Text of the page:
Cornerback: New England Patriots CB J.C. Jackson

Give me a corner that takes chances in an effort to create turnovers over one that is afraid to get beat eight days of the week. With that said: Jackson took this boom-or-bust mentality to a different level in 2020. There was plenty of good and bad that happened when opponents targeted him:

  • Interceptions: 9 (No. 2 among all CBs)
  • TDs: 5 (tied for No. 12)
  • Yards: 584 (No. 38)
  • Dropped or off-target incompletions: 20 (tied for No. 14)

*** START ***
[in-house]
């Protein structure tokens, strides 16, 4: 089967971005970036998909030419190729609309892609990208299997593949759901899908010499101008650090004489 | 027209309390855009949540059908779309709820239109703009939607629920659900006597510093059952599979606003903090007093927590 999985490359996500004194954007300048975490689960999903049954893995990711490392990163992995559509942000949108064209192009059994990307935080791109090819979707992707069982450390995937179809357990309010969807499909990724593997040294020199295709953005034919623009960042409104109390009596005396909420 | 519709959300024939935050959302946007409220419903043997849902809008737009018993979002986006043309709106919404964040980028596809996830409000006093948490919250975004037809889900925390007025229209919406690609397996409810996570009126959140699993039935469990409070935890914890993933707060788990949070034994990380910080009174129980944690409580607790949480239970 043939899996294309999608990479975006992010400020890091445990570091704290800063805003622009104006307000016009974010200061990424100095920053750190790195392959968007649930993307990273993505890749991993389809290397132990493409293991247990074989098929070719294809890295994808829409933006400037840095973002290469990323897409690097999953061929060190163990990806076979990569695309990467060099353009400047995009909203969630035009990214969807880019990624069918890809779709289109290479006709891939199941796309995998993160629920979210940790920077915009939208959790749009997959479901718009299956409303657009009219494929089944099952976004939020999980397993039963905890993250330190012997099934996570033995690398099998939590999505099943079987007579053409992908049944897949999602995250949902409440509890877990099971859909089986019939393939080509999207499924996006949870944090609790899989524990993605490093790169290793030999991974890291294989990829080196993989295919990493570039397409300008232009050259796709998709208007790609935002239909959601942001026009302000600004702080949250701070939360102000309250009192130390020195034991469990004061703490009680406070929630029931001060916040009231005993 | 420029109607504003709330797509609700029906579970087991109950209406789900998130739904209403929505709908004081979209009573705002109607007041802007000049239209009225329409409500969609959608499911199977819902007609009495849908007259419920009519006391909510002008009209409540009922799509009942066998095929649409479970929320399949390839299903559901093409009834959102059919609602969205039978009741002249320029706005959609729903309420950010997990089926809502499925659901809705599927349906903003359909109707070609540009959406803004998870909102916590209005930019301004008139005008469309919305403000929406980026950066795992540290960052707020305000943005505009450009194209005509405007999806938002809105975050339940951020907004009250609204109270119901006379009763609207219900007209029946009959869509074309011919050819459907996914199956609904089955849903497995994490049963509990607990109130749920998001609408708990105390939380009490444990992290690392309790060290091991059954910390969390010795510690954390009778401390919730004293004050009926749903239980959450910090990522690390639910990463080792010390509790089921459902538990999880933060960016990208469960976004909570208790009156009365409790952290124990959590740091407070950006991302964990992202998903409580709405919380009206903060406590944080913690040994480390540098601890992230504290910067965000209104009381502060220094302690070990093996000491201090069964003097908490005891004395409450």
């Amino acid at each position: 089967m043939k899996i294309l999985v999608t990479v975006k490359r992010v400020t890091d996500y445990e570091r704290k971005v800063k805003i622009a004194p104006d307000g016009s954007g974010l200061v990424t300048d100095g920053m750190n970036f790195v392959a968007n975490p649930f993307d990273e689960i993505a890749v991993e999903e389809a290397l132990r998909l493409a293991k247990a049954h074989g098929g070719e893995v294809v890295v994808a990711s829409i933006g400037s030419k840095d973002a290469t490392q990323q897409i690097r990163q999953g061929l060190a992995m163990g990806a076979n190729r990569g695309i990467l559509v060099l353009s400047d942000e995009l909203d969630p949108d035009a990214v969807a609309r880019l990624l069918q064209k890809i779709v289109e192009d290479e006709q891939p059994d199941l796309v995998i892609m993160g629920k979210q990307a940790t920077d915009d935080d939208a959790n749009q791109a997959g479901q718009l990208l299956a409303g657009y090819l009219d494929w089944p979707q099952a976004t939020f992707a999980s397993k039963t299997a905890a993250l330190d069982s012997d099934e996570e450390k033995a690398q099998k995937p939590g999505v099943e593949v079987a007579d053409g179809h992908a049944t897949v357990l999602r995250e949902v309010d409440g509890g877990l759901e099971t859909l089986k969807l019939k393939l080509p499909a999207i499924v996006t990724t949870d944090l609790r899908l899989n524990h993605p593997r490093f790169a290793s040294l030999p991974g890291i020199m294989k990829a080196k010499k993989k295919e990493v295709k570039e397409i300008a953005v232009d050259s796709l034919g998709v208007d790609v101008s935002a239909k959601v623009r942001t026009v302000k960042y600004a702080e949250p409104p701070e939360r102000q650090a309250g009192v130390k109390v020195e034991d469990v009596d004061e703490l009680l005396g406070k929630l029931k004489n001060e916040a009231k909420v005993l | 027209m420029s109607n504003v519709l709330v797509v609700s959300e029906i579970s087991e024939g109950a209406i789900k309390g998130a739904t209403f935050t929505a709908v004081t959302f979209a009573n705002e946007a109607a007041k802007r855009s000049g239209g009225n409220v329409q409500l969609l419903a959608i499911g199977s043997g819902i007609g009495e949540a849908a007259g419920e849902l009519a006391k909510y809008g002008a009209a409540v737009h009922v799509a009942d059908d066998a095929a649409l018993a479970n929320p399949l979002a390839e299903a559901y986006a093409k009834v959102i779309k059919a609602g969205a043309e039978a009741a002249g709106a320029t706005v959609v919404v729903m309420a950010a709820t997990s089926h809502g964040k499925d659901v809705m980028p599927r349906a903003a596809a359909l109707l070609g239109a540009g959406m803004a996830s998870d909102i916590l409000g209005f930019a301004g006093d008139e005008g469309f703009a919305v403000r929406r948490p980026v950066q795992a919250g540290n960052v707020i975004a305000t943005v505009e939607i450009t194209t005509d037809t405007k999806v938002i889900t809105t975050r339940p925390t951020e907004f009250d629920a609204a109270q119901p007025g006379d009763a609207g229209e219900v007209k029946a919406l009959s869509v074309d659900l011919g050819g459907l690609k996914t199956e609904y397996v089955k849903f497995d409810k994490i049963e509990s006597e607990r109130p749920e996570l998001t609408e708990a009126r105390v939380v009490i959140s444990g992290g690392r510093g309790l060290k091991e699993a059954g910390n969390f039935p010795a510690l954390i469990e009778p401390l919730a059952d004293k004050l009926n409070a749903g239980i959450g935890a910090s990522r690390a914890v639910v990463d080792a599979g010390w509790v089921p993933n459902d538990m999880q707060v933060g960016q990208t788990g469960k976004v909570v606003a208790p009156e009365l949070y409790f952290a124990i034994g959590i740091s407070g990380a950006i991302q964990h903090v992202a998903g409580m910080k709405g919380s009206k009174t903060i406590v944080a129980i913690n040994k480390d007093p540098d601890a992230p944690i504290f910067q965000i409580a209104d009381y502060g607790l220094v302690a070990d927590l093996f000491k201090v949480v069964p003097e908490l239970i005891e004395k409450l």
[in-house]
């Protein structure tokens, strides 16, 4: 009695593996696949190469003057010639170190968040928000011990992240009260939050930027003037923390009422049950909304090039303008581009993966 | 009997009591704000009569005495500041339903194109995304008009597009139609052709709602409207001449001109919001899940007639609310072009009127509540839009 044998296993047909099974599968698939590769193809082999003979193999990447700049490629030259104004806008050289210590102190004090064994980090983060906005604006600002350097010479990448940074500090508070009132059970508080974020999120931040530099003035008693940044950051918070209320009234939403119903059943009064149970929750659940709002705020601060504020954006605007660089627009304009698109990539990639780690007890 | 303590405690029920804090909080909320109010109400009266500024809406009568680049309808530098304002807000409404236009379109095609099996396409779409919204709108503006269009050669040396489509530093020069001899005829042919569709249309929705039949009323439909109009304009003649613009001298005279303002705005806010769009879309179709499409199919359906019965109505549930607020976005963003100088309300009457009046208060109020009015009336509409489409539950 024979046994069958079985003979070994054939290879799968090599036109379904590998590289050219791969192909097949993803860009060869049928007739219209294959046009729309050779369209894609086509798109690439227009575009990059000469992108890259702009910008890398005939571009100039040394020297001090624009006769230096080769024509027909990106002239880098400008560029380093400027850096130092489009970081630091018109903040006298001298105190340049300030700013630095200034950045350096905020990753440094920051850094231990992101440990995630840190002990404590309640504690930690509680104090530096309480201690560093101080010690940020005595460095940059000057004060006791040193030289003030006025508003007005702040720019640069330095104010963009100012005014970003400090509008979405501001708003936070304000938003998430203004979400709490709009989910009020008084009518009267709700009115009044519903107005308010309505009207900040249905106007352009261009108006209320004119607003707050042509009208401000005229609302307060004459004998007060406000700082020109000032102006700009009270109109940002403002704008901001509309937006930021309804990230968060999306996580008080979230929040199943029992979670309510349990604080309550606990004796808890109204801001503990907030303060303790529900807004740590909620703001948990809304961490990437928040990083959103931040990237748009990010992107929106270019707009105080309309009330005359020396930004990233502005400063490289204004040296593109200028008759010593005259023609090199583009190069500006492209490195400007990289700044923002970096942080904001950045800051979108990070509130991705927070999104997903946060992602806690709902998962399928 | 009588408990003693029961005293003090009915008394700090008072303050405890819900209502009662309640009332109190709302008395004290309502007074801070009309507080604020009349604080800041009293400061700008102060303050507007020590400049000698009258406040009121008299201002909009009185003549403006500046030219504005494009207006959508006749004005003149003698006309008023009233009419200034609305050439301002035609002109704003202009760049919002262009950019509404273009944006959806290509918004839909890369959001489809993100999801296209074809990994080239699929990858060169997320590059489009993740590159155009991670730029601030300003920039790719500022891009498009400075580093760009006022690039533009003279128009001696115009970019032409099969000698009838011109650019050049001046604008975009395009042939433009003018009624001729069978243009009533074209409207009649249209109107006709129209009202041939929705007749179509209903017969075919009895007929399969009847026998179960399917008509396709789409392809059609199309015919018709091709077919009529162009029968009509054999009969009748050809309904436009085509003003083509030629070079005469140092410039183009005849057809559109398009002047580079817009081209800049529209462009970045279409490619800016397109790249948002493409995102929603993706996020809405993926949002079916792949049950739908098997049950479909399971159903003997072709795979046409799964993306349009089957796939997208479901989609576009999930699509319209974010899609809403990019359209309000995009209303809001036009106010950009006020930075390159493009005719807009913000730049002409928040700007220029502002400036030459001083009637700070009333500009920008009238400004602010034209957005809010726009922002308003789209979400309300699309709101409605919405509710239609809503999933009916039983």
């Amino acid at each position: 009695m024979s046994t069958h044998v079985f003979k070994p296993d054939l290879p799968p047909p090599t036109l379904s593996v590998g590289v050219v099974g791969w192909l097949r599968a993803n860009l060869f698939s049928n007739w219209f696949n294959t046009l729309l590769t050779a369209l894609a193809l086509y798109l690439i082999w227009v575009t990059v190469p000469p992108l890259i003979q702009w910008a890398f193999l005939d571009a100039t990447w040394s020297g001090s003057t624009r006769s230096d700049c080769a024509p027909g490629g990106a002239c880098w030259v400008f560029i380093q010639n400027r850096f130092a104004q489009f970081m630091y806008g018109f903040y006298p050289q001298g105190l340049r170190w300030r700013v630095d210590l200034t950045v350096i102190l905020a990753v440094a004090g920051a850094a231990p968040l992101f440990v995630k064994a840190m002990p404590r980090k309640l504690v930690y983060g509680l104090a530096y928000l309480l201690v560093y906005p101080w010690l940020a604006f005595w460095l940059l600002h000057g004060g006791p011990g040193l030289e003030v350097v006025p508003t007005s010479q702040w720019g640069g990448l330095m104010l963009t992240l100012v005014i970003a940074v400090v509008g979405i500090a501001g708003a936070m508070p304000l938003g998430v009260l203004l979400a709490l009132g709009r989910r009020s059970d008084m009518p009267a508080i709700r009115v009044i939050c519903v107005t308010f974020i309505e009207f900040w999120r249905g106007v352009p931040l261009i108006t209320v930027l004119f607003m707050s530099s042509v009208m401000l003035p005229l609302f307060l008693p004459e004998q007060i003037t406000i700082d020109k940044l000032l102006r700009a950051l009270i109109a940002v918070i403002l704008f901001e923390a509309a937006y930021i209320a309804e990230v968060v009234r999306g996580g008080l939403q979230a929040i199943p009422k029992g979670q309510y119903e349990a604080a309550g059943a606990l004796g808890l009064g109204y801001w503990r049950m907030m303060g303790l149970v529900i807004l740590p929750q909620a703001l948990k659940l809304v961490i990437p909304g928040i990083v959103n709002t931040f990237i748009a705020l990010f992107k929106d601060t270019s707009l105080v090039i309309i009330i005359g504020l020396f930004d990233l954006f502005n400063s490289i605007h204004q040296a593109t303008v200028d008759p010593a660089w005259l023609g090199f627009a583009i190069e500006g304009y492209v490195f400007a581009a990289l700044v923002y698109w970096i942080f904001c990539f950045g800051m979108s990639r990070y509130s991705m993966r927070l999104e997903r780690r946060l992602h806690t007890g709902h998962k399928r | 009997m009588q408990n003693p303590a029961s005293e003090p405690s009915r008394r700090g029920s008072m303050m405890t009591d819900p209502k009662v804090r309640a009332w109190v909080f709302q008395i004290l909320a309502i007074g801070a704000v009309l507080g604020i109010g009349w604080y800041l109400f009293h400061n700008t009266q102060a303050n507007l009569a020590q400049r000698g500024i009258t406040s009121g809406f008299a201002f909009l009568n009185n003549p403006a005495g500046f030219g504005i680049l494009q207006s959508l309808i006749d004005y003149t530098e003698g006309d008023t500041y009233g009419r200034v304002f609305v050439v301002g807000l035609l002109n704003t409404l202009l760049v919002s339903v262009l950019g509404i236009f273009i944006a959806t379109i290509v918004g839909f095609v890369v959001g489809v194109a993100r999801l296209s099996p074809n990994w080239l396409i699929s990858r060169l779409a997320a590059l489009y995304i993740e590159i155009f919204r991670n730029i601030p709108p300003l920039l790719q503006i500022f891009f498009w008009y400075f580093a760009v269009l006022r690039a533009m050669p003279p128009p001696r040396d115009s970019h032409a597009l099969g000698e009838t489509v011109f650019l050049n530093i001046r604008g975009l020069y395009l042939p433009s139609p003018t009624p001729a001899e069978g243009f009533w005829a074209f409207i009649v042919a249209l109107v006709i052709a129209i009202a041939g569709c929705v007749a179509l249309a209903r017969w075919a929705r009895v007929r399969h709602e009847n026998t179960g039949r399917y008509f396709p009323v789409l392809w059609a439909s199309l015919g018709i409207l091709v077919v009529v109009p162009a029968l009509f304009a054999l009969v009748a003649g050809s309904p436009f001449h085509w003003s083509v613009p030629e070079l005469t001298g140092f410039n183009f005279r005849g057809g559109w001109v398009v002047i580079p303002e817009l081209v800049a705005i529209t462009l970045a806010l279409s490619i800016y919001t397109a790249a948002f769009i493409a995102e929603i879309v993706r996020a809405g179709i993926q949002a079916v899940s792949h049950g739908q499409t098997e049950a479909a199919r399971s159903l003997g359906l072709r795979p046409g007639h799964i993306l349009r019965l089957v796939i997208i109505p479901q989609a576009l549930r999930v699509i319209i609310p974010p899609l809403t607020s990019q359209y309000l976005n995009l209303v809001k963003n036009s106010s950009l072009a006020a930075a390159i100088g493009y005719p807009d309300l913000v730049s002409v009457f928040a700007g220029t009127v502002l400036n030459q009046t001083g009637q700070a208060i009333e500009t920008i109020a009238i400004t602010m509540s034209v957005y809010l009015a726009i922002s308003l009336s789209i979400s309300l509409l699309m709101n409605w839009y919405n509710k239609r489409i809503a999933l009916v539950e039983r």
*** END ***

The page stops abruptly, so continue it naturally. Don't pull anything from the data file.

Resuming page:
• QB rating allowed: 62.7 (No. 5)
  • PFF coverage grade: 68.3 (No. 47)

Depending on the stat, Jackson either looks like one of the league’s best or worst corners. It’s fair to say he leans closer to the former bucket than the latter thanks to the game-changing nature of his ball-hawking ability, but there were some truly rough moments along the way.

Jackson’s rise from an undrafted free agent to someone that Bill Belichick feels confident deploying all over the formation can’t be ignored. Hopefully the turnovers come less hand-in-hand with big plays allowed in the future.